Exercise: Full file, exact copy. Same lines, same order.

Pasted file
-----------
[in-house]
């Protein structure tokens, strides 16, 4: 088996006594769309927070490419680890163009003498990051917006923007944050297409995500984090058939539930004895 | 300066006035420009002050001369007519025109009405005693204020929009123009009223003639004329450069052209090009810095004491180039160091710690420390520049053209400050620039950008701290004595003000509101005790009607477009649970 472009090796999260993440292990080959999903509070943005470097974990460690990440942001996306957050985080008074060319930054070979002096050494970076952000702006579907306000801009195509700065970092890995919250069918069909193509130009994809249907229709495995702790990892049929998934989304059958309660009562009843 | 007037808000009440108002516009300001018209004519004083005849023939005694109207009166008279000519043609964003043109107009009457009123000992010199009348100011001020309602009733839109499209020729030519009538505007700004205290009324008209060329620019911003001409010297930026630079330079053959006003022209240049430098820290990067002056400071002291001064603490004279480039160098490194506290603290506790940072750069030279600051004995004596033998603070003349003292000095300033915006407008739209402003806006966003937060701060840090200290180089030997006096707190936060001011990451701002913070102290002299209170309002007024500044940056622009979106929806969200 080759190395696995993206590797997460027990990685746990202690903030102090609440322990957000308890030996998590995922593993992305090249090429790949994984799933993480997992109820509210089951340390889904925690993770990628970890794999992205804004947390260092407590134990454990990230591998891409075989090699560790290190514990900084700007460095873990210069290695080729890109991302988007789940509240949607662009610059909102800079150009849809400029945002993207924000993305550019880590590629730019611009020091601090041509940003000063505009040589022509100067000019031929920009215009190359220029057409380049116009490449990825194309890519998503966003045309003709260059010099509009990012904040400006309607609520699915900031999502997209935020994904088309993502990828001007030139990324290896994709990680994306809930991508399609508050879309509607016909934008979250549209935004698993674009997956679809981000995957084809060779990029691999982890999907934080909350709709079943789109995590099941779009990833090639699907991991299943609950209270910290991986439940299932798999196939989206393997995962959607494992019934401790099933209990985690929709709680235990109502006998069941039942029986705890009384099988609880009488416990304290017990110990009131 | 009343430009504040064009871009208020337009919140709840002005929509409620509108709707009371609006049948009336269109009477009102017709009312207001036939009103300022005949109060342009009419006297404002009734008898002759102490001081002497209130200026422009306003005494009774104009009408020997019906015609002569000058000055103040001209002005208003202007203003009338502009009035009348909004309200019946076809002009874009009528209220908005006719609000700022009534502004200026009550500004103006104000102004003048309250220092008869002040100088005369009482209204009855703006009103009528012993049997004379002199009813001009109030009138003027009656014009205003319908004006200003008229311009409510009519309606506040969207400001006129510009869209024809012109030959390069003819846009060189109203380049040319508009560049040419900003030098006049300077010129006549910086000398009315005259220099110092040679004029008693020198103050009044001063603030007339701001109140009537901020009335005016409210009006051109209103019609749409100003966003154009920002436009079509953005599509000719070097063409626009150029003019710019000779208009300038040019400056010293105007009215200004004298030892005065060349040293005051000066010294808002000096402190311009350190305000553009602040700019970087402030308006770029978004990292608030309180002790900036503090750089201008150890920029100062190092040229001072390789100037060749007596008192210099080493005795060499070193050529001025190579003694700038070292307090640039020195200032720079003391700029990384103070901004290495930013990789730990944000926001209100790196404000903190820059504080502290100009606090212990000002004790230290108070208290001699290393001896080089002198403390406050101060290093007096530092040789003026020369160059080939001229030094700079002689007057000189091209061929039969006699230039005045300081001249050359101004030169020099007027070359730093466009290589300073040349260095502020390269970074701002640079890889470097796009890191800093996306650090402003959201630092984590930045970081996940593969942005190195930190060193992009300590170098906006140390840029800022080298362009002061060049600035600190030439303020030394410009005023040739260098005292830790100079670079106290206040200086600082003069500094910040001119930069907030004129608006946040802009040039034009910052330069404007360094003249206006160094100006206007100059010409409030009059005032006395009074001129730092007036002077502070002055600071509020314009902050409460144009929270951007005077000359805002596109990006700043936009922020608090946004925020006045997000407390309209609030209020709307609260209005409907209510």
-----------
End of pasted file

[in-house]
């Protein structure tokens, strides 16, 4: 088996006594769309927070490419680890163009003498990051917006923007944050297409995500984090058939539930004895 | 300066006035420009002050001369007519025109009405005693204020929009123009009223003639004329450069052209090009810095004491180039160091710690420390520049053209400050620039950008701290004595003000509101005790009607477009649970 472009090796999260993440292990080959999903509070943005470097974990460690990440942001996306957050985080008074060319930054070979002096050494970076952000702006579907306000801009195509700065970092890995919250069918069909193509130009994809249907229709495995702790990892049929998934989304059958309660009562009843 | 007037808000009440108002516009300001018209004519004083005849023939005694109207009166008279000519043609964003043109107009009457009123000992010199009348100011001020309602009733839109499209020729030519009538505007700004205290009324008209060329620019911003001409010297930026630079330079053959006003022209240049430098820290990067002056400071002291001064603490004279480039160098490194506290603290506790940072750069030279600051004995004596033998603070003349003292000095300033915006407008739209402003806006966003937060701060840090200290180089030997006096707190936060001011990451701002913070102290002299209170309002007024500044940056622009979106929806969200 080759190395696995993206590797997460027990990685746990202690903030102090609440322990957000308890030996998590995922593993992305090249090429790949994984799933993480997992109820509210089951340390889904925690993770990628970890794999992205804004947390260092407590134990454990990230591998891409075989090699560790290190514990900084700007460095873990210069290695080729890109991302988007789940509240949607662009610059909102800079150009849809400029945002993207924000993305550019880590590629730019611009020091601090041509940003000063505009040589022509100067000019031929920009215009190359220029057409380049116009490449990825194309890519998503966003045309003709260059010099509009990012904040400006309607609520699915900031999502997209935020994904088309993502990828001007030139990324290896994709990680994306809930991508399609508050879309509607016909934008979250549209935004698993674009997956679809981000995957084809060779990029691999982890999907934080909350709709079943789109995590099941779009990833090639699907991991299943609950209270910290991986439940299932798999196939989206393997995962959607494992019934401790099933209990985690929709709680235990109502006998069941039942029986705890009384099988609880009488416990304290017990110990009131 | 009343430009504040064009871009208020337009919140709840002005929509409620509108709707009371609006049948009336269109009477009102017709009312207001036939009103300022005949109060342009009419006297404002009734008898002759102490001081002497209130200026422009306003005494009774104009009408020997019906015609002569000058000055103040001209002005208003202007203003009338502009009035009348909004309200019946076809002009874009009528209220908005006719609000700022009534502004200026009550500004103006104000102004003048309250220092008869002040100088005369009482209204009855703006009103009528012993049997004379002199009813001009109030009138003027009656014009205003319908004006200003008229311009409510009519309606506040969207400001006129510009869209024809012109030959390069003819846009060189109203380049040319508009560049040419900003030098006049300077010129006549910086000398009315005259220099110092040679004029008693020198103050009044001063603030007339701001109140009537901020009335005016409210009006051109209103019609749409100003966003154009920002436009079509953005599509000719070097063409626009150029003019710019000779208009300038040019400056010293105007009215200004004298030892005065060349040293005051000066010294808002000096402190311009350190305000553009602040700019970087402030308006770029978004990292608030309180002790900036503090750089201008150890920029100062190092040229001072390789100037060749007596008192210099080493005795060499070193050529001025190579003694700038070292307090640039020195200032720079003391700029990384103070901004290495930013990789730990944000926001209100790196404000903190820059504080502290100009606090212990000002004790230290108070208290001699290393001896080089002198403390406050101060290093007096530092040789003026020369160059080939001229030094700079002689007057000189091209061929039969006699230039005045300081001249050359101004030169020099007027070359730093466009290589300073040349260095502020390269970074701002640079890889470097796009890191800093996306650090402003959201630092984590930045970081996940593969942005190195930190060193992009300590170098906006140390840029800022080298362009002061060049600035600190030439303020030394410009005023040739260098005292830790100079670079106290206040200086600082003069500094910040001119930069907030004129608006946040802009040039034009910052330069404007360094003249206006160094100006206007100059010409409030009059005032006395009074001129730092007036002077502070002055600071509020314009902050409460144009929270951007005077000359805002596109990006700043936009922020608090946004925020006045997000407390309209609030209020709307609260209005409907209510």